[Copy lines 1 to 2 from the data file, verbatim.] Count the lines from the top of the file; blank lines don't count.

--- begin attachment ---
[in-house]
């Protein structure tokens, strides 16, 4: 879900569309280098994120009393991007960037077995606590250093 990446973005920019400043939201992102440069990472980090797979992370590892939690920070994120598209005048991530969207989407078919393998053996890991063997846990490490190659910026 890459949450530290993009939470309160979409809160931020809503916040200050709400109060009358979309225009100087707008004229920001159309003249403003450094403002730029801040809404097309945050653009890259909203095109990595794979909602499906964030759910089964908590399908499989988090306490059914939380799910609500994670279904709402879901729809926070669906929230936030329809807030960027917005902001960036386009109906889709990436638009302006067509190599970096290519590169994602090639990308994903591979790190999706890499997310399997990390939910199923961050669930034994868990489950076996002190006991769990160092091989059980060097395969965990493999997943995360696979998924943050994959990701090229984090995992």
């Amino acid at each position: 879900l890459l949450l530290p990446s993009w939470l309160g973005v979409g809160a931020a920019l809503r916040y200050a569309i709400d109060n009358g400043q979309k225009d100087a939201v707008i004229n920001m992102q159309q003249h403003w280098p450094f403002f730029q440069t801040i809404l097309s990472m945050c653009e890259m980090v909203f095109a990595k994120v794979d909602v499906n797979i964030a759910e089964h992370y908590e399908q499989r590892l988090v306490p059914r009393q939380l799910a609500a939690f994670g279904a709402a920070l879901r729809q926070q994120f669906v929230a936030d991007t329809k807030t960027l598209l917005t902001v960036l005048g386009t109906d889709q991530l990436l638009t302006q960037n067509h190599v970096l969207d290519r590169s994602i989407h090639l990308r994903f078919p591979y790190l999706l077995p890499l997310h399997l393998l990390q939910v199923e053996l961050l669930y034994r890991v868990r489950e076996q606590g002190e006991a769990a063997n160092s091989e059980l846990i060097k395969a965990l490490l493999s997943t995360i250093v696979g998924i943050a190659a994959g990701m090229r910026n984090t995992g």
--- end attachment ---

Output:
[in-house]
């Protein structure tokens, strides 16, 4: 879900569309280098994120009393991007960037077995606590250093 990446973005920019400043939201992102440069990472980090797979992370590892939690920070994120598209005048991530969207989407078919393998053996890991063997846990490490190659910026 890459949450530290993009939470309160979409809160931020809503916040200050709400109060009358979309225009100087707008004229920001159309003249403003450094403002730029801040809404097309945050653009890259909203095109990595794979909602499906964030759910089964908590399908499989988090306490059914939380799910609500994670279904709402879901729809926070669906929230936030329809807030960027917005902001960036386009109906889709990436638009302006067509190599970096290519590169994602090639990308994903591979790190999706890499997310399997990390939910199923961050669930034994868990489950076996002190006991769990160092091989059980060097395969965990493999997943995360696979998924943050994959990701090229984090995992």